I have in the past and sometimes occasionally (got the new Bone Thugs tee recently when they played Burgerama) but ever since Urban Outfitters and other retail chains started licensing and reproducing every cool vintage tee I ever collected from going to concerts/shows and selling them to oblivious fashion victims … they kinda lost their specialness and authenticity in my eyes.
[pullquote-2]Lots of stuff that I wear and how I present myself has been co-opted by clueless stylists, suburban fashion victims, poseurs and wannabe rockers. My two tone “ombre hair,” long bangs, tie-dyed tees, Native American jewelry, ripped-up worn denim, Raiders gear, satin tour jackets, cowboy/fedora hats, fur hoods, fur tails, white hair, vintage concert tees, snake skin boots, surf tees, etc. Other people have worn those things in the past and I am not the only one allowed to wear them, but when you put it all together and call it a “look,” that shit is mine. I inadvertently created my once “unique” look organically and authentically, starting as a tomboy kid in high-tops, football jerseys and jeans. Poseurs and fashion victims are the worst. Fuckin' learn how to be yourself.
The Rolling Stones changed your life. Did you get to see their “secret show” at the Fonda? More importantly: Do you give a fuck about the Stones at a small venue?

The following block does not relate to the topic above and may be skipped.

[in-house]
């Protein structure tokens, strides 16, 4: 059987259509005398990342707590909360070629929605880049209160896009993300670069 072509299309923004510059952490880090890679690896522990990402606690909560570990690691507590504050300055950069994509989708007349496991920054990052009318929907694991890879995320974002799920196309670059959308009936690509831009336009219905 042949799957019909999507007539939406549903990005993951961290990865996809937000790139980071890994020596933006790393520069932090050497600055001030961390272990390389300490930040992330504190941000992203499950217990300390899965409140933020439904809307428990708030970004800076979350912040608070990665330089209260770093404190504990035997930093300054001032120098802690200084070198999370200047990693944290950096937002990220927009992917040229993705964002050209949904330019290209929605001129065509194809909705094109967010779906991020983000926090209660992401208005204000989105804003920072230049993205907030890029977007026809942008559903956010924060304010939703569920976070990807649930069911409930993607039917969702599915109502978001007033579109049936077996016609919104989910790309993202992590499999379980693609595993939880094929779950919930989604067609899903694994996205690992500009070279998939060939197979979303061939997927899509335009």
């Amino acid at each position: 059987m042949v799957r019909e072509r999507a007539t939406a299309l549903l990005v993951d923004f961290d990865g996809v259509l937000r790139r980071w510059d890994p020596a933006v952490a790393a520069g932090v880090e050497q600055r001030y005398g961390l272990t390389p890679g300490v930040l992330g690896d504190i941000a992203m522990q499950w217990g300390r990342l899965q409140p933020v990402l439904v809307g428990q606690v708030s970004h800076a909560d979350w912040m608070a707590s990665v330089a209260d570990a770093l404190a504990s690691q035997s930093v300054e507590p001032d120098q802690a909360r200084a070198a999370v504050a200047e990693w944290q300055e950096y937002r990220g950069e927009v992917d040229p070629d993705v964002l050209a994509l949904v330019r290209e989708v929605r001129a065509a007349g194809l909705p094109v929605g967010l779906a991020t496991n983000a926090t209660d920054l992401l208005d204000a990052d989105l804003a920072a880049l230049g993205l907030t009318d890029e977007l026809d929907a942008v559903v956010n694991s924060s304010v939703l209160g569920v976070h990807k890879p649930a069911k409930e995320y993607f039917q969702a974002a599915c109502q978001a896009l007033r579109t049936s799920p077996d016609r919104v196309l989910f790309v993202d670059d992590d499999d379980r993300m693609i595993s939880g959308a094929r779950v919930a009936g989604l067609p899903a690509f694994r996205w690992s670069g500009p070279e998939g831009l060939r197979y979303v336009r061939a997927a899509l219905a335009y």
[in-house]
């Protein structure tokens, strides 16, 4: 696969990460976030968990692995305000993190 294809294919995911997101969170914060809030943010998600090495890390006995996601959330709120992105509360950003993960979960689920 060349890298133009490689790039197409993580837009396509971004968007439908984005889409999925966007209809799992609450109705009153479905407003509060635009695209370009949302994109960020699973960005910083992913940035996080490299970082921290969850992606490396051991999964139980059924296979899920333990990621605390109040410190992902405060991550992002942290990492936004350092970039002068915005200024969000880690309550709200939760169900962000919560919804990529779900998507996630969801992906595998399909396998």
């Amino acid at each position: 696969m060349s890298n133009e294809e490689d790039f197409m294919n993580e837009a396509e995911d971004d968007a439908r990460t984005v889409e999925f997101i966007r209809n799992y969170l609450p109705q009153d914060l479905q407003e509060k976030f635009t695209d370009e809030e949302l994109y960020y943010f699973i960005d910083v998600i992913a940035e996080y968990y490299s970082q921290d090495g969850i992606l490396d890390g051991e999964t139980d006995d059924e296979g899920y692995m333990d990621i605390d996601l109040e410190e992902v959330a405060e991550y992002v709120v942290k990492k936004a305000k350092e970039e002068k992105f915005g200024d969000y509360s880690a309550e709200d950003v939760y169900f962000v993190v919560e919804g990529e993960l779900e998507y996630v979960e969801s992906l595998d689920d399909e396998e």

Don't give a fuck about the Stones at a small venue and was too busy to go. I have met them, interviewed some of them, dined with them, declined limo rides with them, seen them from their backstage and front row, six times, all great, and I wanna leave it like that.
You’re working on a Judd Apatow movie. Are you playing yourself?
It's a TV show for Netflix produced by Judd Apatow and Lesley Arfin. Noooo I am not playing myself. It's kinda meta. I'm playing a chick named Roz who kinda wants to be like me buuuuuut is nothing like me at all. Roz is “the girl in the band.” Nuff said.
Who should play Jennifer Herrema in a future biopic?
Shit … I don't know. Kim Kelly/Busy Philipps?
I heard you’re an N.W.A fan. So I have to ask: Do you want to see a movie about N.W.A?
No, but once it's on TV I'll probably watch it.
You’ve said you’ll never capitulate to the square-as-fuck world we live in. So let's talk about trendy shit. Give me a quick response on each of these:
Psych-rock kids from the OC: Confused
Riot grrrl: Riot boooy
WWE Monday Night Raw: Entertaining
Heard you're performing at Berserktown with both Royal Trux and Black Bananas. Is that true?
I am not going to do that. Black Bananas is not playing.
People who think My Morning Jacket is genius, probably don’t know Royal Trux. Let’s educate them via a third-grade-level comparison game. If Royal Trux was a _________ if would be _________.
TV Show: A game show
Movie: Lethal Weapon
Finally, what do you want the legacy of Royal Trux to be?
I would want it to be what it already is…lots of original music and art made by inclusive minds that influenced the past, present, and future.
Berserktown II takes place at the Observatory in Santa Ana on August 14, 15, and 16. Tickets can be purchased here.
Advertising disclosure: We may receive compensation for some of the links in our stories. Thank you for supporting LA Weekly and our advertisers.